I just want you to feel it
I use the word feeling a lot when working on animations and gestures. For example, animations or gestures sometimes feel right or wrong. I think about that word a lot because our experiences using software are based on an intuitive understanding of the real world. When you throw something in real life, it influences how you expect something on screen to behave after you drag and release it.
By putting work, love, and care into UI details and designs, we help shape the experience and feeling users have when using an app. All the technical details and work is in service of the user's experiences and feelings. The user may not consciously notice the subtle animations we create, but if we do our job well, the tiniest gesture will feel good to them.
The team working on Shop, our digital shopping assistant, recently released a feature that allows buyers to favorite products and shops. By pressing a heart button on a product, buyers can save those products for later. When they do, the product image drops into the heart icon (containing a list of favorite products) in the navigation tab at the bottom.
In this post, I’ll show you how I approached implementing the Add to Favorite animation in Shopify’s Shop app. Specifically, we can look at the animation of the product image thumbnail appearing, then moving into the favorites tab bar icon:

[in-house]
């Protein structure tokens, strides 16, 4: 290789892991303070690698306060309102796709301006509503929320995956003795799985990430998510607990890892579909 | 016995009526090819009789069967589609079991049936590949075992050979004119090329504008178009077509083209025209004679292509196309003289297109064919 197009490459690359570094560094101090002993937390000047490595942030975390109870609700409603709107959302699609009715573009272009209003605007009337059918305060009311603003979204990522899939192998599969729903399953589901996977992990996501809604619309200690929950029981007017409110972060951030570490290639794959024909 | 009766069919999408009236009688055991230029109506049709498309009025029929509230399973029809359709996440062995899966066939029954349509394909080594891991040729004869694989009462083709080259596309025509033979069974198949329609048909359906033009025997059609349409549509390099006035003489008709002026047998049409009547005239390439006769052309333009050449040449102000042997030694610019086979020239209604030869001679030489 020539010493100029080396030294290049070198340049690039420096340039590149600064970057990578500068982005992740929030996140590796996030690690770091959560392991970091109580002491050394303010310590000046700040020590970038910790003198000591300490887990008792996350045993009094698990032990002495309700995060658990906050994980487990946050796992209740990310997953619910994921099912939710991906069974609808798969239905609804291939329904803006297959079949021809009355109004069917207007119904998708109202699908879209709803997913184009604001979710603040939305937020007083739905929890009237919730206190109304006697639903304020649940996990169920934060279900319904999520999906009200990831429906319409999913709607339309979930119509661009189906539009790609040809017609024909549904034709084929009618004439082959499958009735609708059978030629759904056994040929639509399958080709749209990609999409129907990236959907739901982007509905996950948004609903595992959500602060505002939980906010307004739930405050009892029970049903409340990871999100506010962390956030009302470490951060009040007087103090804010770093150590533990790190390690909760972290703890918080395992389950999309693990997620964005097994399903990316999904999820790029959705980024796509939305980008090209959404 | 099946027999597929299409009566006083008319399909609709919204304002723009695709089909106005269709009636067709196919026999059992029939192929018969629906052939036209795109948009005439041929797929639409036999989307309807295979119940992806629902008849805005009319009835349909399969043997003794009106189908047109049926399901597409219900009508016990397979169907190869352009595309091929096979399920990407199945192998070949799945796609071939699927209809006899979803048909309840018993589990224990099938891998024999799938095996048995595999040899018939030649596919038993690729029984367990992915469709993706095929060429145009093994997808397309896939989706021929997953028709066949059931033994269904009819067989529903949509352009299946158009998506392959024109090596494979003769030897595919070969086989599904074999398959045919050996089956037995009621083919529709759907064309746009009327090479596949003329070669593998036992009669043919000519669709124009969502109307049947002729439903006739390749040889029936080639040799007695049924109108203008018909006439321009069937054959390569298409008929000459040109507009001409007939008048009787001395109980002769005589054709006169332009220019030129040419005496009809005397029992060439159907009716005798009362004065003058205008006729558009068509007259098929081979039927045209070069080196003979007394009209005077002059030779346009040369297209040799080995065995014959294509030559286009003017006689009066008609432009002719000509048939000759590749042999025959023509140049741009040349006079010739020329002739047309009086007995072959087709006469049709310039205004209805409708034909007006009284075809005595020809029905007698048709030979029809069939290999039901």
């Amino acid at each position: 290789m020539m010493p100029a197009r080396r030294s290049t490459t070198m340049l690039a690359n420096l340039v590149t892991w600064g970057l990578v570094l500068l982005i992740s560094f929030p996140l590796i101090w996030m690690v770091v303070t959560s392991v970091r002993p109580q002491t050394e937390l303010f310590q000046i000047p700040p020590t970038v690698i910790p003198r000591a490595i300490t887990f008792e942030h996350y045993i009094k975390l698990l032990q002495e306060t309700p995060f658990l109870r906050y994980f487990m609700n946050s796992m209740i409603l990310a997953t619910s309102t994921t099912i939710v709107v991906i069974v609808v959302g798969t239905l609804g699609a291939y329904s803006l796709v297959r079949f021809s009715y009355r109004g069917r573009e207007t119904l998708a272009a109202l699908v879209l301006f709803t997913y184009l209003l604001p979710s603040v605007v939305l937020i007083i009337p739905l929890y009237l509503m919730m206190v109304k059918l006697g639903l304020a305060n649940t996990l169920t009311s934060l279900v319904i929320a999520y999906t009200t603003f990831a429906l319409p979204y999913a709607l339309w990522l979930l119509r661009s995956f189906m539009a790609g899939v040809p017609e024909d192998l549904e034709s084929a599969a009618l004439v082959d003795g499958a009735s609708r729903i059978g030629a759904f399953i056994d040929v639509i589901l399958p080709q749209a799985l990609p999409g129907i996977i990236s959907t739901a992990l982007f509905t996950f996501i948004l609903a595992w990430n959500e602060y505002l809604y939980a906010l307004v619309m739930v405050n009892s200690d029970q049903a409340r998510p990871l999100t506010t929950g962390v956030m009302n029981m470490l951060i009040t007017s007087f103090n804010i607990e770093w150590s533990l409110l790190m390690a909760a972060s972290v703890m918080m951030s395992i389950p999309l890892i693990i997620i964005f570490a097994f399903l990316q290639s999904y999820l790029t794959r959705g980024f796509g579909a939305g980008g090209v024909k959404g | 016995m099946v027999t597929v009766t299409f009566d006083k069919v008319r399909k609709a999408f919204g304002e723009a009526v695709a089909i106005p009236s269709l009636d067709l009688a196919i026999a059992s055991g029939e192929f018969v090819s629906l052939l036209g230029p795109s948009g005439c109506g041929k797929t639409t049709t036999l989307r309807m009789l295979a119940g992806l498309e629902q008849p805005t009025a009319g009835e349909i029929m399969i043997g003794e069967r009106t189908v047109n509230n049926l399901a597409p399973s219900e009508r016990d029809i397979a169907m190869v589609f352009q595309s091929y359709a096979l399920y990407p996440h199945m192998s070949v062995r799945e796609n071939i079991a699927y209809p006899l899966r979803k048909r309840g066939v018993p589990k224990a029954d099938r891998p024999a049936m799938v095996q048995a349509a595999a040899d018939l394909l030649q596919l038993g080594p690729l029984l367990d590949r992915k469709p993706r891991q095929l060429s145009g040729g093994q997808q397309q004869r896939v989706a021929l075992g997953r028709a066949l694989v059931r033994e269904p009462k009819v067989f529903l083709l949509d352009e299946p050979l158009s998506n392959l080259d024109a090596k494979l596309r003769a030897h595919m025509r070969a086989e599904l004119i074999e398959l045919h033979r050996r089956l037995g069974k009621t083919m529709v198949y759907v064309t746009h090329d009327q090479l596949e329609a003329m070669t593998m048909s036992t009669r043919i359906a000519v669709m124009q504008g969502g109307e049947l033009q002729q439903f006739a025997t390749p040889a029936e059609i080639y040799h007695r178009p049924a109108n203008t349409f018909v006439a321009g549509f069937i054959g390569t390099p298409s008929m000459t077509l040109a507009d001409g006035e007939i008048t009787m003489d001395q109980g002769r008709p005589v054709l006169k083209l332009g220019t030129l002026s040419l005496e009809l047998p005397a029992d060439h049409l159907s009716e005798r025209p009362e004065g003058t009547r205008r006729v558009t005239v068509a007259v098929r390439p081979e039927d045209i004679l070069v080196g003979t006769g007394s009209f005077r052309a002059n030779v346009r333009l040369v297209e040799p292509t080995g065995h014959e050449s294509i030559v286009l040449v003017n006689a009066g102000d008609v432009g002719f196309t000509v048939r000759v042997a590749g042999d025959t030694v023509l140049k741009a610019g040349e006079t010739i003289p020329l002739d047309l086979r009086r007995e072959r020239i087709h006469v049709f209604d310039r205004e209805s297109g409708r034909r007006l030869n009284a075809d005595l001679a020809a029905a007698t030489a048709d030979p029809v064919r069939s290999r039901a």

Together, we'll learn:
- How to sequence animations.
- How to animate multiple properties at the same time.
- What interpolation is.
When I start working on an animation from a video provided by a designer, I like to slow it down so I can see what's happening more clearly:
If a slowed video isn’t provided, you can record the animation using Monosnap or Quicktime. This also allows you to slowly scrub through the video. Fortunately, we also have this great motion spec to work with as well:
As you can see, the motion spec defines the sequence of animations. Based on the spec, we can determine:
- which properties are animating
- what values to animate to
- how long each animation will take
- the easing curve of the animation
- the overall order of the animations
Planning the Sequence
Firstly, we should recognize that there are two elements being animated:
- the product thumbnail
- the favorites tab bar icon
The product thumbnail is being animated first, then the Favorites tab bar icon is being animated second. Let's break it down step by step: